In 1958 there were 128 shops and 88 industrial concerns large and small.
Of the 160 shops listed in 1873 the majority would be single person businesses, and would scarcely merit the pretentious designation in many cases given to them in the directory. For example sweetie shops were known as confectioners. Also, there is no mention of three types of shops common in busier shopping districts today; fishmongers, fruiterers and dairies.
Fish probably came from the fish market in Glasgow , brought by itinerant merchants and sold directly off their carts. Vegetables would be grown by people with plots of ground or, like milk, brought in on carts from one of the farms in the district. Fresh fruit was strictly seasonal, with only locally grown varieties available at the end of summer and in the autumn. Preserving by making jam, or keeping it in syrup in sealed containers is the only way fruit could be enjoyed at other times. Despite milk being available locally, a cart brought supplies all the way from Dunlop on three days a week. Milk sellers dispensed it with pint and half pint scoops filled from a churn and poured into customers jug or milk can.
In the town, in addition to the Royal George there was another hotel, The Maxwell Arms. Around twenty-five years before the 1873 list (above) was recorded, there were four inns; one was the Old Swan Inn. A tenement was built on the site in 1901 and a pub of that name was incorporated in it, which lasted until the 1990s when it was changed to the Stoat and Ferret. (Now the 1901). In addition to being the centre of a small coal mining area, Pollokshaws had 31 farms in its neighbourhood.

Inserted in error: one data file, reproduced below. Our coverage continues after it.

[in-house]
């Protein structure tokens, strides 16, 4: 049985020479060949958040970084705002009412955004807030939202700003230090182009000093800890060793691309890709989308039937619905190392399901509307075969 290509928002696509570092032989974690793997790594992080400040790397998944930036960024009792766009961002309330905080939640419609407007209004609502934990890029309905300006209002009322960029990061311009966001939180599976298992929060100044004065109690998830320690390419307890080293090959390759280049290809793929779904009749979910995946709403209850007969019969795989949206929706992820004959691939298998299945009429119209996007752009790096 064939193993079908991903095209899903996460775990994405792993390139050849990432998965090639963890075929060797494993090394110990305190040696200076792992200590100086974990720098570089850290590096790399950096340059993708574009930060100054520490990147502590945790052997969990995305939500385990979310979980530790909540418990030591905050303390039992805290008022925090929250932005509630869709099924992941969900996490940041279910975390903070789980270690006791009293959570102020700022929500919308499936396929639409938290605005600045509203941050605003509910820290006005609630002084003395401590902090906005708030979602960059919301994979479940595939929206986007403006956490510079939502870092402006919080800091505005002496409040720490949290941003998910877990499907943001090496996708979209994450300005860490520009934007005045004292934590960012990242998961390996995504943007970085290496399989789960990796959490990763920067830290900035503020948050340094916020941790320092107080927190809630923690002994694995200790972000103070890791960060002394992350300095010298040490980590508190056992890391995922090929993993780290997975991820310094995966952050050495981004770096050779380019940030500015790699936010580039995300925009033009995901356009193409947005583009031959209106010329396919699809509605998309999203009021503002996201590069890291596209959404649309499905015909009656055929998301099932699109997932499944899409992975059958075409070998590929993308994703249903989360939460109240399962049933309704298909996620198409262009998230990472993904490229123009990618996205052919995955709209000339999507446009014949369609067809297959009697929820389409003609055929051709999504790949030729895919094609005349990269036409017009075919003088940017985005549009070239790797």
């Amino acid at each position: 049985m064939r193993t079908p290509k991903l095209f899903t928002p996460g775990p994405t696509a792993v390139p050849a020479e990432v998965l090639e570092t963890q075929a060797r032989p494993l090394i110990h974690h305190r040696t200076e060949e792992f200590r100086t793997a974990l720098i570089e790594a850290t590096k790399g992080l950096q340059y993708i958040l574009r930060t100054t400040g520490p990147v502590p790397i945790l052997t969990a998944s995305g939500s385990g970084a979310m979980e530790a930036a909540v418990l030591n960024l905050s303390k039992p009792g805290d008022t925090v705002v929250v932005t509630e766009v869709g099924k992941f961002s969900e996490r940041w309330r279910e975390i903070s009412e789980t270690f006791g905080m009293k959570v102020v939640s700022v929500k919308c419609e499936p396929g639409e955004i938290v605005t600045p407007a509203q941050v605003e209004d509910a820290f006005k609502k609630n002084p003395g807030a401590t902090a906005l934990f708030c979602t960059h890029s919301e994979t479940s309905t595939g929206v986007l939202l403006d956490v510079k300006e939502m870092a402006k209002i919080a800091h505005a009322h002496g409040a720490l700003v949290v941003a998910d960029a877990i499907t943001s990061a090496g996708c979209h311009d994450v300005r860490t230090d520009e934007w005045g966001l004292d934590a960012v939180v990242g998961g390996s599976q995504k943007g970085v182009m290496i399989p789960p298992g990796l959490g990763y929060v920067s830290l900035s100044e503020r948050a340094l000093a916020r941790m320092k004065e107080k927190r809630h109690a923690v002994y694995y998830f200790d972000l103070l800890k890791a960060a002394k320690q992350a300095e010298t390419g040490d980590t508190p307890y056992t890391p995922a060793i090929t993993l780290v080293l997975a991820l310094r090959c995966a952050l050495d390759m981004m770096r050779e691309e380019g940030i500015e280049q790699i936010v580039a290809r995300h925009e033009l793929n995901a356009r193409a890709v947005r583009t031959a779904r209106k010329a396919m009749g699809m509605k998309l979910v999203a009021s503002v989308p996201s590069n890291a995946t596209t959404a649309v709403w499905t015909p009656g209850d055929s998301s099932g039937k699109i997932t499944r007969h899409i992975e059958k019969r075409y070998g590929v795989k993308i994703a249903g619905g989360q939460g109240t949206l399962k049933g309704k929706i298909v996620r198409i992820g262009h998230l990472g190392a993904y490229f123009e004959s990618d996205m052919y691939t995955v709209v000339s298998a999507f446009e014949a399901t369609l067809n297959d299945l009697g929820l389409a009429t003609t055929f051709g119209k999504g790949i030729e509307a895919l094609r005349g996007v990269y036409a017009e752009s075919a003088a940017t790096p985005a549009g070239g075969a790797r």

Read All About It
In 1885 a weekly newspaper, The Pollokshaws News, came into being, published by Andrew McCallum whose book, POLLOKSHAWS - Village and Burgh 1600 to 1912, was published in Paisley by Alexander Gardner in 1925. The paper was popular, dealing with local news and topics, and continued for seventy years until decreasing circulation, due mainly to depopulation, led to its disappearance.
Even before children’s education became mandatory in 1873 there was a considerable demand for books. In 1780 a subscription book club was started up in the town, the members of which were mainly ordinary workers. In 1818 there were two small libraries from which books were issued for a small charge. By 1844 a public library had been set up in the Town House which, in time, had 6000 volumes on its shelves. In 1882 it moved to a custom-built bungalow type building provided under the will of Robert Campbell.
Ownership of the Campbell Library was transferred to Glasgow Corporation 1915, when it became a municipal library. Then in 1968, after a brief period in temporary premises in the Burgh Hall, it was moved into the present building, the entrance to which is almost opposite the site of the Campbell Library. The current building cost £98000, and, as successor to the Campbell Library, it is the oldest district library in the city after the Stirling Library.
The year 1898 brought another instance of the generosity of the Lairds of Pollok to the people of Pollokshaws. At a cost to himself of £20,000, Sir John Maxwell had the Burgh Halls built and gifted to the town, providing a commodious community meeting place which has served many and varied purposes. The halls were renovated in 1968 at a cost of £60,000 and re-opened in February 1969.